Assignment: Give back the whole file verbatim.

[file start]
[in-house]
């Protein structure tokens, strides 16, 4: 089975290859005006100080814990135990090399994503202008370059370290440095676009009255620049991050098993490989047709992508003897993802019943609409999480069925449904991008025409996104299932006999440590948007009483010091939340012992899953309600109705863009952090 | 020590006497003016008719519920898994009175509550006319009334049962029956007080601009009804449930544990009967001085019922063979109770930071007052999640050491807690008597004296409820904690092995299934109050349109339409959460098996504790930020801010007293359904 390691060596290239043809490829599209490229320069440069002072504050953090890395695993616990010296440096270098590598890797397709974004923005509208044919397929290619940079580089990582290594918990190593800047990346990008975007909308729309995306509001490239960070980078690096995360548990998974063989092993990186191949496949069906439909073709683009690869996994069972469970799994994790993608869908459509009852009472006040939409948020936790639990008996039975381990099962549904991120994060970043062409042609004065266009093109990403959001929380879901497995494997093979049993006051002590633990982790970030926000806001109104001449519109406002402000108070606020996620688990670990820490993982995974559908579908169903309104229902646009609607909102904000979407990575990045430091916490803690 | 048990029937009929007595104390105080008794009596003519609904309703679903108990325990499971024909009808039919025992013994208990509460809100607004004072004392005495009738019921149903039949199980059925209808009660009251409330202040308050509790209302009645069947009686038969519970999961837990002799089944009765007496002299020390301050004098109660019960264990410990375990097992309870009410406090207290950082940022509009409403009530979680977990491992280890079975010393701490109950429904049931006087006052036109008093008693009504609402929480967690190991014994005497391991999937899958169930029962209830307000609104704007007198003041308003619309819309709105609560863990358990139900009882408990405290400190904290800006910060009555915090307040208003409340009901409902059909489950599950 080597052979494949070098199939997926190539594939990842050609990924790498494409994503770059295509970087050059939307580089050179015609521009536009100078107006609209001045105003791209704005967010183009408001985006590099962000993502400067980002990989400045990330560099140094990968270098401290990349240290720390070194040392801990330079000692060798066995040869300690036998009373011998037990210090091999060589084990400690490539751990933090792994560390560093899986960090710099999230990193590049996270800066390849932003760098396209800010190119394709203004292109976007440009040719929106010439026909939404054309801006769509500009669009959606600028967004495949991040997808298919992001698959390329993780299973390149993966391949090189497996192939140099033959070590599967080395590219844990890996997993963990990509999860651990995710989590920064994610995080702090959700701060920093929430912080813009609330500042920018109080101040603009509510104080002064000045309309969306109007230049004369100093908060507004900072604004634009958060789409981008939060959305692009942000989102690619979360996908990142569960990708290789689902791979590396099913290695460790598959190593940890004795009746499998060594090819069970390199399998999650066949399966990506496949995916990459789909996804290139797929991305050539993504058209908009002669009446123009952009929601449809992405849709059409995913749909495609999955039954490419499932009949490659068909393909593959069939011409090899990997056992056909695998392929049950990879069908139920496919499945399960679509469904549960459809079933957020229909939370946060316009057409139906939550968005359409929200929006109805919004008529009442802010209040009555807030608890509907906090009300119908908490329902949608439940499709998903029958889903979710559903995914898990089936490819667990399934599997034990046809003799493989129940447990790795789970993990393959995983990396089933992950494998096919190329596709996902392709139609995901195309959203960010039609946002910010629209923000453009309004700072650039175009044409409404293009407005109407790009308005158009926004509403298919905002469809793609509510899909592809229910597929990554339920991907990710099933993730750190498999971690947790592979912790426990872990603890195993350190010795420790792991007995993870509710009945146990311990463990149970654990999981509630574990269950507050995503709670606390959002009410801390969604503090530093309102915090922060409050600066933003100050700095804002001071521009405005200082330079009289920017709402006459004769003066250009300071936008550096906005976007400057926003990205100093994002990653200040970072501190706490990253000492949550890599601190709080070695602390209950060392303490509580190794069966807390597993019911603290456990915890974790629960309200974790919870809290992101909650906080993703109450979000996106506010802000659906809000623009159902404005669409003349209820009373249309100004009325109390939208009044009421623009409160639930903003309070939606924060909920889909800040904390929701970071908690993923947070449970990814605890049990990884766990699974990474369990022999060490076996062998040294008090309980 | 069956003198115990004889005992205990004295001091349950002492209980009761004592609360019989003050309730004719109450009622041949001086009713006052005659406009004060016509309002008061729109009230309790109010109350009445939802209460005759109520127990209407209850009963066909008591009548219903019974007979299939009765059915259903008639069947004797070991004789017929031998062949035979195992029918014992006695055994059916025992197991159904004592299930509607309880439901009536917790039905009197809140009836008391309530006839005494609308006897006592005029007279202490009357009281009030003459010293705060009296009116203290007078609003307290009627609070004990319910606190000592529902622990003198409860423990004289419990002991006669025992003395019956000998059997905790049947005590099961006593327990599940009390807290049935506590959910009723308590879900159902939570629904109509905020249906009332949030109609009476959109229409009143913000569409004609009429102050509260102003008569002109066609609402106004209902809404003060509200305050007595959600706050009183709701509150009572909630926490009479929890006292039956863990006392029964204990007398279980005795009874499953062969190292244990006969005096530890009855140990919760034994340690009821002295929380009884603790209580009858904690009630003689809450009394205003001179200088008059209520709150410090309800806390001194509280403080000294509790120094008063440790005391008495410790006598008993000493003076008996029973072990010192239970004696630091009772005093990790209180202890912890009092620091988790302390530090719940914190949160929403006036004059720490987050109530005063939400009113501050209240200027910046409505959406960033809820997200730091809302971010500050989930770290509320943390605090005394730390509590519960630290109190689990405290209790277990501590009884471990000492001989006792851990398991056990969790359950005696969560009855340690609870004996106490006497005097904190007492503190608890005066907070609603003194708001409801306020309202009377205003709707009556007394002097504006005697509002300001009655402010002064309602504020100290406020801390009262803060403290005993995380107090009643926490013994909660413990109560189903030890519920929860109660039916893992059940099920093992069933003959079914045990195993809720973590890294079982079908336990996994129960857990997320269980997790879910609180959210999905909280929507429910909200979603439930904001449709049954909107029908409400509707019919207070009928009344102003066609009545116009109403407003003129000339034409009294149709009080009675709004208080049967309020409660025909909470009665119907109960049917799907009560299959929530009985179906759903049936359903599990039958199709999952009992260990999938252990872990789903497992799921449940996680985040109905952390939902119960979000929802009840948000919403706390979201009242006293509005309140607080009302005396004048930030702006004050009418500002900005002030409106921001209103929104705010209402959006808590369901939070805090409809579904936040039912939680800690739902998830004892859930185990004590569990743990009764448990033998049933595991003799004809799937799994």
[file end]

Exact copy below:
[in-house]
């Protein structure tokens, strides 16, 4: 089975290859005006100080814990135990090399994503202008370059370290440095676009009255620049991050098993490989047709992508003897993802019943609409999480069925449904991008025409996104299932006999440590948007009483010091939340012992899953309600109705863009952090 | 020590006497003016008719519920898994009175509550006319009334049962029956007080601009009804449930544990009967001085019922063979109770930071007052999640050491807690008597004296409820904690092995299934109050349109339409959460098996504790930020801010007293359904 390691060596290239043809490829599209490229320069440069002072504050953090890395695993616990010296440096270098590598890797397709974004923005509208044919397929290619940079580089990582290594918990190593800047990346990008975007909308729309995306509001490239960070980078690096995360548990998974063989092993990186191949496949069906439909073709683009690869996994069972469970799994994790993608869908459509009852009472006040939409948020936790639990008996039975381990099962549904991120994060970043062409042609004065266009093109990403959001929380879901497995494997093979049993006051002590633990982790970030926000806001109104001449519109406002402000108070606020996620688990670990820490993982995974559908579908169903309104229902646009609607909102904000979407990575990045430091916490803690 | 048990029937009929007595104390105080008794009596003519609904309703679903108990325990499971024909009808039919025992013994208990509460809100607004004072004392005495009738019921149903039949199980059925209808009660009251409330202040308050509790209302009645069947009686038969519970999961837990002799089944009765007496002299020390301050004098109660019960264990410990375990097992309870009410406090207290950082940022509009409403009530979680977990491992280890079975010393701490109950429904049931006087006052036109008093008693009504609402929480967690190991014994005497391991999937899958169930029962209830307000609104704007007198003041308003619309819309709105609560863990358990139900009882408990405290400190904290800006910060009555915090307040208003409340009901409902059909489950599950 080597052979494949070098199939997926190539594939990842050609990924790498494409994503770059295509970087050059939307580089050179015609521009536009100078107006609209001045105003791209704005967010183009408001985006590099962000993502400067980002990989400045990330560099140094990968270098401290990349240290720390070194040392801990330079000692060798066995040869300690036998009373011998037990210090091999060589084990400690490539751990933090792994560390560093899986960090710099999230990193590049996270800066390849932003760098396209800010190119394709203004292109976007440009040719929106010439026909939404054309801006769509500009669009959606600028967004495949991040997808298919992001698959390329993780299973390149993966391949090189497996192939140099033959070590599967080395590219844990890996997993963990990509999860651990995710989590920064994610995080702090959700701060920093929430912080813009609330500042920018109080101040603009509510104080002064000045309309969306109007230049004369100093908060507004900072604004634009958060789409981008939060959305692009942000989102690619979360996908990142569960990708290789689902791979590396099913290695460790598959190593940890004795009746499998060594090819069970390199399998999650066949399966990506496949995916990459789909996804290139797929991305050539993504058209908009002669009446123009952009929601449809992405849709059409995913749909495609999955039954490419499932009949490659068909393909593959069939011409090899990997056992056909695998392929049950990879069908139920496919499945399960679509469904549960459809079933957020229909939370946060316009057409139906939550968005359409929200929006109805919004008529009442802010209040009555807030608890509907906090009300119908908490329902949608439940499709998903029958889903979710559903995914898990089936490819667990399934599997034990046809003799493989129940447990790795789970993990393959995983990396089933992950494998096919190329596709996902392709139609995901195309959203960010039609946002910010629209923000453009309004700072650039175009044409409404293009407005109407790009308005158009926004509403298919905002469809793609509510899909592809229910597929990554339920991907990710099933993730750190498999971690947790592979912790426990872990603890195993350190010795420790792991007995993870509710009945146990311990463990149970654990999981509630574990269950507050995503709670606390959002009410801390969604503090530093309102915090922060409050600066933003100050700095804002001071521009405005200082330079009289920017709402006459004769003066250009300071936008550096906005976007400057926003990205100093994002990653200040970072501190706490990253000492949550890599601190709080070695602390209950060392303490509580190794069966807390597993019911603290456990915890974790629960309200974790919870809290992101909650906080993703109450979000996106506010802000659906809000623009159902404005669409003349209820009373249309100004009325109390939208009044009421623009409160639930903003309070939606924060909920889909800040904390929701970071908690993923947070449970990814605890049990990884766990699974990474369990022999060490076996062998040294008090309980 | 069956003198115990004889005992205990004295001091349950002492209980009761004592609360019989003050309730004719109450009622041949001086009713006052005659406009004060016509309002008061729109009230309790109010109350009445939802209460005759109520127990209407209850009963066909008591009548219903019974007979299939009765059915259903008639069947004797070991004789017929031998062949035979195992029918014992006695055994059916025992197991159904004592299930509607309880439901009536917790039905009197809140009836008391309530006839005494609308006897006592005029007279202490009357009281009030003459010293705060009296009116203290007078609003307290009627609070004990319910606190000592529902622990003198409860423990004289419990002991006669025992003395019956000998059997905790049947005590099961006593327990599940009390807290049935506590959910009723308590879900159902939570629904109509905020249906009332949030109609009476959109229409009143913000569409004609009429102050509260102003008569002109066609609402106004209902809404003060509200305050007595959600706050009183709701509150009572909630926490009479929890006292039956863990006392029964204990007398279980005795009874499953062969190292244990006969005096530890009855140990919760034994340690009821002295929380009884603790209580009858904690009630003689809450009394205003001179200088008059209520709150410090309800806390001194509280403080000294509790120094008063440790005391008495410790006598008993000493003076008996029973072990010192239970004696630091009772005093990790209180202890912890009092620091988790302390530090719940914190949160929403006036004059720490987050109530005063939400009113501050209240200027910046409505959406960033809820997200730091809302971010500050989930770290509320943390605090005394730390509590519960630290109190689990405290209790277990501590009884471990000492001989006792851990398991056990969790359950005696969560009855340690609870004996106490006497005097904190007492503190608890005066907070609603003194708001409801306020309202009377205003709707009556007394002097504006005697509002300001009655402010002064309602504020100290406020801390009262803060403290005993995380107090009643926490013994909660413990109560189903030890519920929860109660039916893992059940099920093992069933003959079914045990195993809720973590890294079982079908336990996994129960857990997320269980997790879910609180959210999905909280929507429910909200979603439930904001449709049954909107029908409400509707019919207070009928009344102003066609009545116009109403407003003129000339034409009294149709009080009675709004208080049967309020409660025909909470009665119907109960049917799907009560299959929530009985179906759903049936359903599990039958199709999952009992260990999938252990872990789903497992799921449940996680985040109905952390939902119960979000929802009840948000919403706390979201009242006293509005309140607080009302005396004048930030702006004050009418500002900005002030409106921001209103929104705010209402959006808590369901939070805090409809579904936040039912939680800690739902998830004892859930185990004590569990743990009764448990033998049933595991003799004809799937799994």